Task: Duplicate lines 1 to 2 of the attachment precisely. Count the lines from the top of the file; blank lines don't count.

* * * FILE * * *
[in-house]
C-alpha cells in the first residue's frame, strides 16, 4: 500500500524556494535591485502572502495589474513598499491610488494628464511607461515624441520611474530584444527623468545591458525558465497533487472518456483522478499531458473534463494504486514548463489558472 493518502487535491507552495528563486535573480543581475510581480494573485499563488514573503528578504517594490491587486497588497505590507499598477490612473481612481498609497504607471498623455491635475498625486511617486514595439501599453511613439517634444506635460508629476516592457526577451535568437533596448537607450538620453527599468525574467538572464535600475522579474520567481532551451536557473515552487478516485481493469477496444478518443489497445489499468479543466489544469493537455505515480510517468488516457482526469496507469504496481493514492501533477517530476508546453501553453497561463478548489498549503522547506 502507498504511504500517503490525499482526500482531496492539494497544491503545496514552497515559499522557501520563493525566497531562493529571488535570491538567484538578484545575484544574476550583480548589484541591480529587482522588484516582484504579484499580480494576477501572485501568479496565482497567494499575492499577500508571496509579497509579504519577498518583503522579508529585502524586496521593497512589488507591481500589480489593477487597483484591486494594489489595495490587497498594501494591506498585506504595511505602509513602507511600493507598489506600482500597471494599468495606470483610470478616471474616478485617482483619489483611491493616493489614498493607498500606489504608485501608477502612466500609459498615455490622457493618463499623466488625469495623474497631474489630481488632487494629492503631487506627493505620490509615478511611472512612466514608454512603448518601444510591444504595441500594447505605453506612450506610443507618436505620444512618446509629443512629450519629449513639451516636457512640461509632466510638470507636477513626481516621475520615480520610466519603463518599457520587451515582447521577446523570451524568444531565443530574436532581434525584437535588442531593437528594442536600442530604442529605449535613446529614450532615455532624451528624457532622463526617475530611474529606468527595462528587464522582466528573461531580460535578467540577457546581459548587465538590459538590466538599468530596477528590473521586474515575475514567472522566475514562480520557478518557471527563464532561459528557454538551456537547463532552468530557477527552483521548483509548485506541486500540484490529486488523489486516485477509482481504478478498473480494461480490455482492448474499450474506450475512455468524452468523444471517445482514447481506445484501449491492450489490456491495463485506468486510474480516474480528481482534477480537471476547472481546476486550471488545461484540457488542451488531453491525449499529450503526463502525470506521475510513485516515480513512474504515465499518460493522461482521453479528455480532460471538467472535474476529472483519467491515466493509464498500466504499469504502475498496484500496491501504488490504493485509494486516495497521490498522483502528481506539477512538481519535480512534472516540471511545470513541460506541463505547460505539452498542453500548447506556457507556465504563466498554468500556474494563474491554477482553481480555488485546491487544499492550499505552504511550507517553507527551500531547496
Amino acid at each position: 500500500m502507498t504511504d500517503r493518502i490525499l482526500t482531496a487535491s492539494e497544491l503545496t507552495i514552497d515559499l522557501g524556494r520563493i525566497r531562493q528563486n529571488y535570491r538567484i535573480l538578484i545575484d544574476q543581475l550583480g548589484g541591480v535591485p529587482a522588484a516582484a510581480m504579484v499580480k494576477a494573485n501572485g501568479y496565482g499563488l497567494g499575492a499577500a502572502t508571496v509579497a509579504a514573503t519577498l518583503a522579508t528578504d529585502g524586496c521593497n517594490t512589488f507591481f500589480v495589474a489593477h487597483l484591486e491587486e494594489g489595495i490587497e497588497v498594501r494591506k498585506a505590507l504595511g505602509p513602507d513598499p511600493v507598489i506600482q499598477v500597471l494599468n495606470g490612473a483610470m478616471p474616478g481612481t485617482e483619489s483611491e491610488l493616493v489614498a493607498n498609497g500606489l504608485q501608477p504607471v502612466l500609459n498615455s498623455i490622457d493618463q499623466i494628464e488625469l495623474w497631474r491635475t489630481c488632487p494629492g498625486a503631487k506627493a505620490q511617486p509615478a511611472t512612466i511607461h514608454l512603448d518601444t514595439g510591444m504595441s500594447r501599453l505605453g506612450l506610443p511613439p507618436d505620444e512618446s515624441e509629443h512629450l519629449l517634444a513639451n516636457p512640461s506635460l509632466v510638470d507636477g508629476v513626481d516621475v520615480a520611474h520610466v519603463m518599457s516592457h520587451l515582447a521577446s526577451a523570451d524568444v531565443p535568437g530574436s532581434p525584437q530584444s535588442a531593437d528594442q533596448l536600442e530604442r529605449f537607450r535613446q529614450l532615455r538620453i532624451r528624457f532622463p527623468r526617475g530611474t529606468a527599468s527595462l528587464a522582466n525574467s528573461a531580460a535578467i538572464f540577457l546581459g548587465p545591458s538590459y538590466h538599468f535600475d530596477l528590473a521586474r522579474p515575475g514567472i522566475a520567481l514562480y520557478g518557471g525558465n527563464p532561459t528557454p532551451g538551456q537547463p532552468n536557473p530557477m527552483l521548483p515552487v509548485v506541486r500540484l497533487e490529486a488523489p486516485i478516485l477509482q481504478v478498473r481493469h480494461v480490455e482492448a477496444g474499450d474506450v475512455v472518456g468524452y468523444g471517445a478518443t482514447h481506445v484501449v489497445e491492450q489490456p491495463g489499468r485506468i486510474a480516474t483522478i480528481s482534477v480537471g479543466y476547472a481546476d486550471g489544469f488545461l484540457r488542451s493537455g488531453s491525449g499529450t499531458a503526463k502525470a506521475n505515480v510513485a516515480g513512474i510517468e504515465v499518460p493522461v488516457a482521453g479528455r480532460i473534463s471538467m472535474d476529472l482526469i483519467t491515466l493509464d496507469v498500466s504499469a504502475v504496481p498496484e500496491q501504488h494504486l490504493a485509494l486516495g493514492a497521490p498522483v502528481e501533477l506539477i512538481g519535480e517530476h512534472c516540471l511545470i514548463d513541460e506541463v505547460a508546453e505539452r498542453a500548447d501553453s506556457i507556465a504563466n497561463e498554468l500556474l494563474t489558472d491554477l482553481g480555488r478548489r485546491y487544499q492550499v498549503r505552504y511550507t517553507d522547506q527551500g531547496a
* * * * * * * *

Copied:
[in-house]
C-alpha cells in the first residue's frame, strides 16, 4: 500500500524556494535591485502572502495589474513598499491610488494628464511607461515624441520611474530584444527623468545591458525558465497533487472518456483522478499531458473534463494504486514548463489558472 493518502487535491507552495528563486535573480543581475510581480494573485499563488514573503528578504517594490491587486497588497505590507499598477490612473481612481498609497504607471498623455491635475498625486511617486514595439501599453511613439517634444506635460508629476516592457526577451535568437533596448537607450538620453527599468525574467538572464535600475522579474520567481532551451536557473515552487478516485481493469477496444478518443489497445489499468479543466489544469493537455505515480510517468488516457482526469496507469504496481493514492501533477517530476508546453501553453497561463478548489498549503522547506 502507498504511504500517503490525499482526500482531496492539494497544491503545496514552497515559499522557501520563493525566497531562493529571488535570491538567484538578484545575484544574476550583480548589484541591480529587482522588484516582484504579484499580480494576477501572485501568479496565482497567494499575492499577500508571496509579497509579504519577498518583503522579508529585502524586496521593497512589488507591481500589480489593477487597483484591486494594489489595495490587497498594501494591506498585506504595511505602509513602507511600493507598489506600482500597471494599468495606470483610470478616471474616478485617482483619489483611491493616493489614498493607498500606489504608485501608477502612466500609459498615455490622457493618463499623466488625469495623474497631474489630481488632487494629492503631487506627493505620490509615478511611472512612466514608454512603448518601444510591444504595441500594447505605453506612450506610443507618436505620444512618446509629443512629450519629449513639451516636457512640461509632466510638470507636477513626481516621475520615480520610466519603463518599457520587451515582447521577446523570451524568444531565443530574436532581434525584437535588442531593437528594442536600442530604442529605449535613446529614450532615455532624451528624457532622463526617475530611474529606468527595462528587464522582466528573461531580460535578467540577457546581459548587465538590459538590466538599468530596477528590473521586474515575475514567472522566475514562480520557478518557471527563464532561459528557454538551456537547463532552468530557477527552483521548483509548485506541486500540484490529486488523489486516485477509482481504478478498473480494461480490455482492448474499450474506450475512455468524452468523444471517445482514447481506445484501449491492450489490456491495463485506468486510474480516474480528481482534477480537471476547472481546476486550471488545461484540457488542451488531453491525449499529450503526463502525470506521475510513485516515480513512474504515465499518460493522461482521453479528455480532460471538467472535474476529472483519467491515466493509464498500466504499469504502475498496484500496491501504488490504493485509494486516495497521490498522483502528481506539477512538481519535480512534472516540471511545470513541460506541463505547460505539452498542453500548447506556457507556465504563466498554468500556474494563474491554477482553481480555488485546491487544499492550499505552504511550507517553507527551500531547496